AWS Identity and Access Management (IAM) lets you manage several types of long-term security credentials for IAM users:

  • Passwords – Used to sign in to secure AWS pages, such as the AWS Management Console and the AWS Discussion Forums.
  • Access keys – Used to make programmatic calls to AWS from the AWS APIs, AWS CLI, AWS SDKs, or AWS Tools for Windows PowerShell.
  • Amazon CloudFront key pairs – Used for CloudFront to create signed URLs.
  • SSH public keys – Used to authenticate to AWS CodeCommit repositories.
  • X.509 certificates – Used to make secure SOAP-protocol requests to some AWS services.

You can assign AWS security credentials to your IAM users by using the API, CLI, or AWS Management Console. You can rotate or revoke these credentials whenever you want.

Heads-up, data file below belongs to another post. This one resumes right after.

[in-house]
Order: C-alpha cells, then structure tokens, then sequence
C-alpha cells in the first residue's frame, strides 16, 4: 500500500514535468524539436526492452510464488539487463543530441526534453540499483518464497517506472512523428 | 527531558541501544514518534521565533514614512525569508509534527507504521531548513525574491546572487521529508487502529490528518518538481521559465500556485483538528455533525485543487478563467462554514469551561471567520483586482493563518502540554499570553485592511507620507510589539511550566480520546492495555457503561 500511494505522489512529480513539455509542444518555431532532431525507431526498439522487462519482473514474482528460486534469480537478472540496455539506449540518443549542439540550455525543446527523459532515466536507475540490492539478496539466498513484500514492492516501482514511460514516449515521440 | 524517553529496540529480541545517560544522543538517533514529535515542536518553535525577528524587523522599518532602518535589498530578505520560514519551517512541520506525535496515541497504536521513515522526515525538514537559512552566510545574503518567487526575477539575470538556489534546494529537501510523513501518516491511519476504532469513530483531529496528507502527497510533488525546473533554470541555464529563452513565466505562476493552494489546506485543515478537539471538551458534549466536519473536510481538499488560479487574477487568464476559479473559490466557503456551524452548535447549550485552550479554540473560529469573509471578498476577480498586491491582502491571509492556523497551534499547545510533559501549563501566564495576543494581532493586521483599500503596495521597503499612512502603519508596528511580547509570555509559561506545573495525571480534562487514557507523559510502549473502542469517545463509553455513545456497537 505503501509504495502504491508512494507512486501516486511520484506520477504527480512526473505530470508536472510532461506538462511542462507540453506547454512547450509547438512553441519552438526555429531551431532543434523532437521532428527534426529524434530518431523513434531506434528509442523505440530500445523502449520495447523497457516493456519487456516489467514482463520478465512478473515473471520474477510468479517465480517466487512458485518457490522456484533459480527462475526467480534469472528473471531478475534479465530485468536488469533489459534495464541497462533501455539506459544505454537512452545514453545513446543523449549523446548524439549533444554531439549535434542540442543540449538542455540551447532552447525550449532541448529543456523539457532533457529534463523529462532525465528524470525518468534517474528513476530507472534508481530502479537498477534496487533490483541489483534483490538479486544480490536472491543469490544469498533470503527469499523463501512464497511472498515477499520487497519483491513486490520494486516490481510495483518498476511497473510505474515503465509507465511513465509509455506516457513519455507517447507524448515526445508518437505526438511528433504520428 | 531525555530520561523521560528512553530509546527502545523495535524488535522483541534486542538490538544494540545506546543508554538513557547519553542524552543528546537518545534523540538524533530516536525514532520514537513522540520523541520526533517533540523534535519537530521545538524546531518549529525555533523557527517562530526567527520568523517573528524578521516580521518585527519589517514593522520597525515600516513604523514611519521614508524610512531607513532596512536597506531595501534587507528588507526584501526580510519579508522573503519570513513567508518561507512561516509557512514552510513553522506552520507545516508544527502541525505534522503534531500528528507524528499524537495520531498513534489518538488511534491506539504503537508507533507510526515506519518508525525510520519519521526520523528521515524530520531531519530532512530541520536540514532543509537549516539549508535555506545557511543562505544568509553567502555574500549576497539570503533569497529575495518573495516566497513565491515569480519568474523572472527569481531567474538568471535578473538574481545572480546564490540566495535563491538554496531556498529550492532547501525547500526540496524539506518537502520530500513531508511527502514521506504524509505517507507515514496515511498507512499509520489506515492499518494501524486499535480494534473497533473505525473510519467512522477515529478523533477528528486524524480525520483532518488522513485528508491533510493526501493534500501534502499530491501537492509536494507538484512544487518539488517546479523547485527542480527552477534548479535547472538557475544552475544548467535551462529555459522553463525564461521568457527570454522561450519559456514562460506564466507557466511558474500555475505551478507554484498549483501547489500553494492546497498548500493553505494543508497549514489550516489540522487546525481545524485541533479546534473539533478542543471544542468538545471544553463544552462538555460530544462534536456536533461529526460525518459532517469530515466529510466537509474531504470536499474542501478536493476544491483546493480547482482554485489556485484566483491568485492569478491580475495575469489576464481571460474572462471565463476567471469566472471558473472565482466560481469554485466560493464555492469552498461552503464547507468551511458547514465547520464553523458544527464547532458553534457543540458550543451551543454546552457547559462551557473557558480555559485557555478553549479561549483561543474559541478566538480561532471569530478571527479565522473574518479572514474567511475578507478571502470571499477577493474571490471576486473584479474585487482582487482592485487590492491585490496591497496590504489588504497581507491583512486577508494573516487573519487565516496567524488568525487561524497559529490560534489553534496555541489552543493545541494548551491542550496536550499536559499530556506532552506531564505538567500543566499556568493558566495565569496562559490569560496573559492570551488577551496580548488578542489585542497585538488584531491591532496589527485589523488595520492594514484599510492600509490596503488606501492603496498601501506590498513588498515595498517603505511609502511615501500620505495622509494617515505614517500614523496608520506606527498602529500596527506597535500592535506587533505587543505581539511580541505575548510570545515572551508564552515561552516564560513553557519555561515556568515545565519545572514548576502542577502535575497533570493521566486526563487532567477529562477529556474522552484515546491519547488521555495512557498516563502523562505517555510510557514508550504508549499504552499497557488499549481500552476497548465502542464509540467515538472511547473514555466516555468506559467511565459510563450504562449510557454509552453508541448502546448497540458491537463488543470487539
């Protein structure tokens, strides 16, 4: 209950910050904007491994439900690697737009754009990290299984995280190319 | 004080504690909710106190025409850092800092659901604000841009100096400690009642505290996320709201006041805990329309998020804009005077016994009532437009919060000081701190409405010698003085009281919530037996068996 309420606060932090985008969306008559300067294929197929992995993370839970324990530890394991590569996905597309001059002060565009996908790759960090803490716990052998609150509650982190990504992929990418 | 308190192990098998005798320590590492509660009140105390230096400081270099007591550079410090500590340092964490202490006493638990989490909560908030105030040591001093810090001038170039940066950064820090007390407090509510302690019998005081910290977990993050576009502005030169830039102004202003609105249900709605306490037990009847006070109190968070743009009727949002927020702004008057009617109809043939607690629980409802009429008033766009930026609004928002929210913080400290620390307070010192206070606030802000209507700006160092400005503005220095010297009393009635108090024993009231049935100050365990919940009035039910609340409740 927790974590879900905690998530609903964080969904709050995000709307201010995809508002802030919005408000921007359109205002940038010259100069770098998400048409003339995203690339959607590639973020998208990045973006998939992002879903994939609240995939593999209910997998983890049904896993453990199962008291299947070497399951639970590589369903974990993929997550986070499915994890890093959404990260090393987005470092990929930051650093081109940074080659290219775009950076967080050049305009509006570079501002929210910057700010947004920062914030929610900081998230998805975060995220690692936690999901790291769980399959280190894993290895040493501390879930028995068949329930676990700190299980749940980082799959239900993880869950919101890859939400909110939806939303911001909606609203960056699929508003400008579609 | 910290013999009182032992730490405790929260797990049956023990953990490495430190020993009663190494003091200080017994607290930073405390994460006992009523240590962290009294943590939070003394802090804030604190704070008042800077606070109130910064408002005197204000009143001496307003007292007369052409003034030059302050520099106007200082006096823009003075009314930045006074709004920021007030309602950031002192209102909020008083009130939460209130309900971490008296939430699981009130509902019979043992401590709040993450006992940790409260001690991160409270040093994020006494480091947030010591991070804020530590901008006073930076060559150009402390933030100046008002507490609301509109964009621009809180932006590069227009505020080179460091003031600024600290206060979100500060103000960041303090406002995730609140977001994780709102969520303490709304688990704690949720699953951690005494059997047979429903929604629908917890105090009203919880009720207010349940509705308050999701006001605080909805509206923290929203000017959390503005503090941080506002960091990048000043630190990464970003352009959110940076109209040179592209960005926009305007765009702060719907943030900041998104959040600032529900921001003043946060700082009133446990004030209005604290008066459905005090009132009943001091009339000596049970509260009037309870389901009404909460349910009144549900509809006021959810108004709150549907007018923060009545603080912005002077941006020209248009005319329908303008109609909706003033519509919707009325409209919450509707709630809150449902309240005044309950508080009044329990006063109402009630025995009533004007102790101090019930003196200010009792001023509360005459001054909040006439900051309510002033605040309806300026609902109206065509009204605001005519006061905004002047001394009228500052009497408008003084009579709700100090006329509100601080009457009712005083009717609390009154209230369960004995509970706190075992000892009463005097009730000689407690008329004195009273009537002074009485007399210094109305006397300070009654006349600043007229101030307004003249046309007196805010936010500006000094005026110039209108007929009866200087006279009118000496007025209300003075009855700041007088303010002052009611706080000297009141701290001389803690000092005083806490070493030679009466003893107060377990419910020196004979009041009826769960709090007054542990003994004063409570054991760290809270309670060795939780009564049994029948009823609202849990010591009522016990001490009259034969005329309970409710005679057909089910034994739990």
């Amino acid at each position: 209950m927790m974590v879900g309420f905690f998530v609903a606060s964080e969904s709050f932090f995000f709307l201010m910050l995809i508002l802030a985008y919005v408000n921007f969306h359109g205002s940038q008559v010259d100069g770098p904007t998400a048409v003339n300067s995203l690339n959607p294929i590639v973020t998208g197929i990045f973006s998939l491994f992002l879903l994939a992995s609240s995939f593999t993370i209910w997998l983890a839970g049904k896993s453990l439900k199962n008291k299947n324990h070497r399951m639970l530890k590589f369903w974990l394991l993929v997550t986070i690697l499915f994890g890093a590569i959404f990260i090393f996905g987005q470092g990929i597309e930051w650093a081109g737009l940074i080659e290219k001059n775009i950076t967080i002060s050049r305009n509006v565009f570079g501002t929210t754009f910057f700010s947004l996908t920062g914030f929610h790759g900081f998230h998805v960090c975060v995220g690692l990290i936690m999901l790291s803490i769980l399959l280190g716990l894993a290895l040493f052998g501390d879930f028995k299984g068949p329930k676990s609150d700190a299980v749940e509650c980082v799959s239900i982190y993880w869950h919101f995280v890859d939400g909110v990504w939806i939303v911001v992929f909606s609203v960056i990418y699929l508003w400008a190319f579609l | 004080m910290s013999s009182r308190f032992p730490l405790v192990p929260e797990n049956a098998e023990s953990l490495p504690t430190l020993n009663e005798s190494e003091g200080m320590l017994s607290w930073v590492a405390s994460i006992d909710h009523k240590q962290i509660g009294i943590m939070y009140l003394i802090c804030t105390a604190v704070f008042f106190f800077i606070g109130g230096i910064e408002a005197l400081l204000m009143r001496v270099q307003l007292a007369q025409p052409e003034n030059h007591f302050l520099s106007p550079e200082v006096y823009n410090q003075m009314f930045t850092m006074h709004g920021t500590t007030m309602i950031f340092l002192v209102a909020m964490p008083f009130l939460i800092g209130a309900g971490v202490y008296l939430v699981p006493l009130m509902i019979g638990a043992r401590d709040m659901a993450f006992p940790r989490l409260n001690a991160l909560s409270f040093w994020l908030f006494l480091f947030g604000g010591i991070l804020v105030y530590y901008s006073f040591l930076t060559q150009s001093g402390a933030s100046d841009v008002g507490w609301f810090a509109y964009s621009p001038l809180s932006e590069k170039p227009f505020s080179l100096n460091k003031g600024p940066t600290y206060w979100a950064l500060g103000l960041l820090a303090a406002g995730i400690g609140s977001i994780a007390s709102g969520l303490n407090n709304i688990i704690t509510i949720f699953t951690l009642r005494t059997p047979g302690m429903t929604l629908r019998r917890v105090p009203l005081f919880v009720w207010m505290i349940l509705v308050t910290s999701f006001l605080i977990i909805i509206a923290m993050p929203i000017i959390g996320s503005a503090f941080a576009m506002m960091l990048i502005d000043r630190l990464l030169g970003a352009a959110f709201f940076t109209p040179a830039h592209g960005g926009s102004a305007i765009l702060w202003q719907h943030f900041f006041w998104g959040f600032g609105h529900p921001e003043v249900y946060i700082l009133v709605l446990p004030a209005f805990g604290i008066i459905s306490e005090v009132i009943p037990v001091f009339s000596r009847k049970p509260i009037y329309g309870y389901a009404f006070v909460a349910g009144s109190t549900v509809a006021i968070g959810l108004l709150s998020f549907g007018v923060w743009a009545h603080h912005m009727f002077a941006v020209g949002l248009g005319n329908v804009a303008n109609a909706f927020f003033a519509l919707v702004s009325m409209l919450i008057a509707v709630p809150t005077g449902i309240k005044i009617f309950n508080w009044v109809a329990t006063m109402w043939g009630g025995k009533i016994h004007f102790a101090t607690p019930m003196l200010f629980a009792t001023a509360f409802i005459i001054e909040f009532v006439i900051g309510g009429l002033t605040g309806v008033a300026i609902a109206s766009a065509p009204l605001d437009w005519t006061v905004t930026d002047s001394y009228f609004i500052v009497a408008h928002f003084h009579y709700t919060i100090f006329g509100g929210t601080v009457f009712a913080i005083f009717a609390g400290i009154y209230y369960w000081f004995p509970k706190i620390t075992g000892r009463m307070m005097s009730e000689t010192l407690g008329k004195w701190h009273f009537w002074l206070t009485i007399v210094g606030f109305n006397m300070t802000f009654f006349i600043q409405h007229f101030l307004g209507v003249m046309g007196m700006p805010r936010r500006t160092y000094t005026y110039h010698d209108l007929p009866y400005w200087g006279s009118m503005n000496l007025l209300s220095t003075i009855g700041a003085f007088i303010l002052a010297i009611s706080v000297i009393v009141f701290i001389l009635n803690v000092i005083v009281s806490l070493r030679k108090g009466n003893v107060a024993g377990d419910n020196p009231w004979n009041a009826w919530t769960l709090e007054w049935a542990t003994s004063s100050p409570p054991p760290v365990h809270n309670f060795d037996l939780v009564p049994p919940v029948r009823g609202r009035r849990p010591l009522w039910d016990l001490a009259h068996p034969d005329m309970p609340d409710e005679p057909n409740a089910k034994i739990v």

In addition to managing these user credentials, you can further enhance the security of IAM user access to AWS by enforcing the use of multi-factor authentication (MFA).

For more information about using long-term security credentials in AWS, see About AWS Security Credentials.

Temporary security credentials

IAM also lets you grant users temporary security credentials with a defined expiration for access to your AWS resources. For example, temporary access is useful when:

  • Creating a mobile app with third-party sign-in.
  • Creating a mobile app with custom authentication.
  • Using your organization's authentication system to grant access to AWS resources.
  • Using your organization's authentication system and SAML to grant access to AWS resources.
  • Using web-based Single Sign-On (SSO) to the AWS Management Console.
  • Delegating API access to third parties to access resources in your account or in another account you own.

For more information on temporary security credentials, see the Using Temporary Security Credentials guide.

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